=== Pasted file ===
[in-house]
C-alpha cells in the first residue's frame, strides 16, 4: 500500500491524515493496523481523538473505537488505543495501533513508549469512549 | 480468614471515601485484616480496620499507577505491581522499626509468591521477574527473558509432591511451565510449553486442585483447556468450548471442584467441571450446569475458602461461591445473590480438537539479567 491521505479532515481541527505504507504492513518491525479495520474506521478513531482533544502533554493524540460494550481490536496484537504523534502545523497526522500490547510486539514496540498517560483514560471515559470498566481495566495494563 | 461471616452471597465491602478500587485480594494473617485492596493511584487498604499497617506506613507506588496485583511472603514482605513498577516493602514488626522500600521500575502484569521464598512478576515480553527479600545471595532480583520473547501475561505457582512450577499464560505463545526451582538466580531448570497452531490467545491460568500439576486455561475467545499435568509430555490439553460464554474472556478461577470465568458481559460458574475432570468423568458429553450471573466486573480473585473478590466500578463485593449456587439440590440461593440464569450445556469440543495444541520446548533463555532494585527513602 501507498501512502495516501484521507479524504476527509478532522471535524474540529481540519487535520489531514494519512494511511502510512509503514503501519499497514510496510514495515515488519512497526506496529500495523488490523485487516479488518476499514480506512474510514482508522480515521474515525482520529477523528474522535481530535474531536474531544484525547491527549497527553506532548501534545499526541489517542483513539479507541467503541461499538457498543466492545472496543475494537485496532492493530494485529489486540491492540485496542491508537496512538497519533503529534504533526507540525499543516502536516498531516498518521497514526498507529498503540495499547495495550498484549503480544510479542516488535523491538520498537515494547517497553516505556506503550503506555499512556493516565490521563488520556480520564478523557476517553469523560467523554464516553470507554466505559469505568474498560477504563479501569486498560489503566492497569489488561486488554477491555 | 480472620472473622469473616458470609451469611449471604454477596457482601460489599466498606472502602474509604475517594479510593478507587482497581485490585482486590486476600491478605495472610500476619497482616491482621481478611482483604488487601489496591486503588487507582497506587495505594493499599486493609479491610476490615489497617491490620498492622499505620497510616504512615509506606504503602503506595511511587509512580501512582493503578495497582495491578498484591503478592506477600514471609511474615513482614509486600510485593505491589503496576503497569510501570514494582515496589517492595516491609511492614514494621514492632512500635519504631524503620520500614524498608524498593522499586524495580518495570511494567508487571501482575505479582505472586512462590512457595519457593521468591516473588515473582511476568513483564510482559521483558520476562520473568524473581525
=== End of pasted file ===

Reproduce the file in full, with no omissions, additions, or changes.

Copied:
[in-house]
C-alpha cells in the first residue's frame, strides 16, 4: 500500500491524515493496523481523538473505537488505543495501533513508549469512549 | 480468614471515601485484616480496620499507577505491581522499626509468591521477574527473558509432591511451565510449553486442585483447556468450548471442584467441571450446569475458602461461591445473590480438537539479567 491521505479532515481541527505504507504492513518491525479495520474506521478513531482533544502533554493524540460494550481490536496484537504523534502545523497526522500490547510486539514496540498517560483514560471515559470498566481495566495494563 | 461471616452471597465491602478500587485480594494473617485492596493511584487498604499497617506506613507506588496485583511472603514482605513498577516493602514488626522500600521500575502484569521464598512478576515480553527479600545471595532480583520473547501475561505457582512450577499464560505463545526451582538466580531448570497452531490467545491460568500439576486455561475467545499435568509430555490439553460464554474472556478461577470465568458481559460458574475432570468423568458429553450471573466486573480473585473478590466500578463485593449456587439440590440461593440464569450445556469440543495444541520446548533463555532494585527513602 501507498501512502495516501484521507479524504476527509478532522471535524474540529481540519487535520489531514494519512494511511502510512509503514503501519499497514510496510514495515515488519512497526506496529500495523488490523485487516479488518476499514480506512474510514482508522480515521474515525482520529477523528474522535481530535474531536474531544484525547491527549497527553506532548501534545499526541489517542483513539479507541467503541461499538457498543466492545472496543475494537485496532492493530494485529489486540491492540485496542491508537496512538497519533503529534504533526507540525499543516502536516498531516498518521497514526498507529498503540495499547495495550498484549503480544510479542516488535523491538520498537515494547517497553516505556506503550503506555499512556493516565490521563488520556480520564478523557476517553469523560467523554464516553470507554466505559469505568474498560477504563479501569486498560489503566492497569489488561486488554477491555 | 480472620472473622469473616458470609451469611449471604454477596457482601460489599466498606472502602474509604475517594479510593478507587482497581485490585482486590486476600491478605495472610500476619497482616491482621481478611482483604488487601489496591486503588487507582497506587495505594493499599486493609479491610476490615489497617491490620498492622499505620497510616504512615509506606504503602503506595511511587509512580501512582493503578495497582495491578498484591503478592506477600514471609511474615513482614509486600510485593505491589503496576503497569510501570514494582515496589517492595516491609511492614514494621514492632512500635519504631524503620520500614524498608524498593522499586524495580518495570511494567508487571501482575505479582505472586512462590512457595519457593521468591516473588515473582511476568513483564510482559521483558520476562520473568524473581525